Opinion issued January 17, 2013
Court of Appeals
First District of Texas
TRISTAN ROGERS LEWIS, Appellant
THE STATE OF TEXAS, Appellee
On Appeal from the 23rd District Court
Brazoria County, Texas
Trial Court Case No. 67507
Appellant Tristan Rogers Lewis has been charged with two counts of injury
to a child in connection with the death of his two-year-old daughter, K.L. See TEX.
PENAL CODE ANN. § 22.04 (West 2012). His pretrial bond was set at $175,000.
He has filed two motions to reduce bail, both of which have been denied by the
trial court. Lewis appeals from the order denying his second motion. See TEX. R.
APP. P. 31.
Factual and Procedural Background
Lewis was arrested in April 2012 and charged with two counts of injury to a
child. The State alleged that on or about October 3, 2011, Lewis “did then and
there intentionally or knowingly, cause serious bodily injury to K.L., a child
younger than fourteen (14) years of age” by striking or applying blunt force trauma
to her abdomen and “by failing to provide medical care” for her when he had the
duty to do so. The case was assigned to the 23rd District Court, and bail was set at
On July 19, 2012, Lewis filed his first “motion to reduce bond.” In that
motion, he claimed that the bail required by the trial court was excessive and
requested that it be reduced to an amount “reasonable considering the charge and
his circumstances.” He claimed that he had been unable to raise the necessary
funds to obtain a bond and that he had substantial ties to the community. He
promised to appear in any court at any time in reference to the case against him.
After a hearing on the same day, the trial court orally denied that motion.
Over two weeks later, on August 6, 2012, Lewis filed his “second motion to
reduce bond.” In that motion, Lewis raised all of the arguments raised in his first
motion, and he further claimed that he was not a flight risk and did not have a
passport. Despite a charge of retaliation pending against him in another case, he
argued that he was not a threat to the community. In support of this argument, he
contended that the complaining party in the retaliation case continued to
correspond with him, inviting him to her residence and asking him to spend time
with her and her children. A copy of a letter from that complaining party to Lewis
was attached to the motion, along with a copy of a letter to him written by one of
his children. Lewis also claimed that he sought to return to work with his uncle so
he could pay for his defense in the present case and the retaliation case.
On August 10, 2012, the trial court held a hearing on Lewis’s second
motion. Lewis testified at the hearing that he was born in Brazoria County and had
lived there all his life. He testified that he does not have a passport and he does not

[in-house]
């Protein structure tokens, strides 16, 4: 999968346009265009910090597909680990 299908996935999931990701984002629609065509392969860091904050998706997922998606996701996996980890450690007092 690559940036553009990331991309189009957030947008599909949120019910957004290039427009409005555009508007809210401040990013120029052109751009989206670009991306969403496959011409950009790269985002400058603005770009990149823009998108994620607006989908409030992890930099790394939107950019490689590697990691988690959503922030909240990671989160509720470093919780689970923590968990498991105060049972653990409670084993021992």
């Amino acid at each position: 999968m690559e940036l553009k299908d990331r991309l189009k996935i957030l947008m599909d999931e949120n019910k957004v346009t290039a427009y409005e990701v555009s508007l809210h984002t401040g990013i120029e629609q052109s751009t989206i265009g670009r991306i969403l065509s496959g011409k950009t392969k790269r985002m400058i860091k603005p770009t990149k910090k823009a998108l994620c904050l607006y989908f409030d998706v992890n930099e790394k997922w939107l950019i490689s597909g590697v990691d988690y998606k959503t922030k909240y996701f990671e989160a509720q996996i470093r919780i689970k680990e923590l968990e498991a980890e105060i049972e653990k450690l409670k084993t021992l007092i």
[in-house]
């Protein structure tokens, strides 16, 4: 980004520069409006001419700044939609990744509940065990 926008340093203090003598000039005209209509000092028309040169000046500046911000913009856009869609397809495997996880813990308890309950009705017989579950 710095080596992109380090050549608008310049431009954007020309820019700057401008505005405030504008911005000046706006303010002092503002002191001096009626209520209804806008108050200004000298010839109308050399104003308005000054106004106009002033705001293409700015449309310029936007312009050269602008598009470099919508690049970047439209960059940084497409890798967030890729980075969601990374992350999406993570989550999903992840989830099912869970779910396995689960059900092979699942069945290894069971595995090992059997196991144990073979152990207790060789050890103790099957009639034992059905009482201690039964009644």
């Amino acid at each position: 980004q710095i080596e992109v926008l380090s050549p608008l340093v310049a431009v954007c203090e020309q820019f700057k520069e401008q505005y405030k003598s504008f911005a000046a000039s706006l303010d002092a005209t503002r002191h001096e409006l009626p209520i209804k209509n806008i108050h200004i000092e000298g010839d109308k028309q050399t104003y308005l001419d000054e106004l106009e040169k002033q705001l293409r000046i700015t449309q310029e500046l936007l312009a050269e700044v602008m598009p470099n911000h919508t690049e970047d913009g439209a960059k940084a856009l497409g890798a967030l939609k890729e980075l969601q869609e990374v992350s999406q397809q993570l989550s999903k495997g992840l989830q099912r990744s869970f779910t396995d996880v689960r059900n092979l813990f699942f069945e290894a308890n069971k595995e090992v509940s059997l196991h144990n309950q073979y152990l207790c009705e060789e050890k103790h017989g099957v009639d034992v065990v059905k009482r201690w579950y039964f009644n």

travel outside of Brazoria County for work. He had 11 children prior to the death
of his two-year-old. He testified that he loves his children and would not harm
Lewis also stated at the hearing that he had not injured his deceased
With respect to his work history, Lewis testified that prior to being
incarcerated he worked for his uncle, who owns his own business, cleaning up
foreclosed homes. He testified that he earned $12 to $13 an hour and was working
“maybe around ten” hours per week. Lewis testified that he does not have any
money saved and that he had tried unsuccessfully to raise the necessary funds to
obtain a bond. However, he testified that if he were able to post a bond, his uncle
would allow him move into a garage apartment on his property, and he would
continue working for his uncle. He testified that he would only be going to work
and coming home, so “I won’t be around anybody.” He testified that alternatively,
he could live with his mother. He testified that no children were present at either
Lewis also acknowledged that he has been separately charged with
retaliation against a witness to the events forming the basis of the charges against
him for causing injury to a child. Several letters written by the complainant in that
separate case were offered into evidence by Lewis. In the letters, among other
things, the complainant wrote that it was “good to see him” in court, she asked him
to ask his mother to bring their children to see him, and she wrote: “when you get
out come here.” Lewis testified that he went to “child support court” with the
complainant after the charges in both cases were filed against him, that he
informed the judge of that court about the charges, and that he was granted
visitation rights with one of his children with the complainant at that hearing.
Lewis testified that for the past year he had been on felony probation for
“possession.” He also testified that he had previously spent six months in state jail
for “possession” after violating the conditions of probation in another case. He
was convicted of “assault family violence” in 2010 and spent thirty days in jail.
He testified that the victim in that case was charged with aggravated assault with a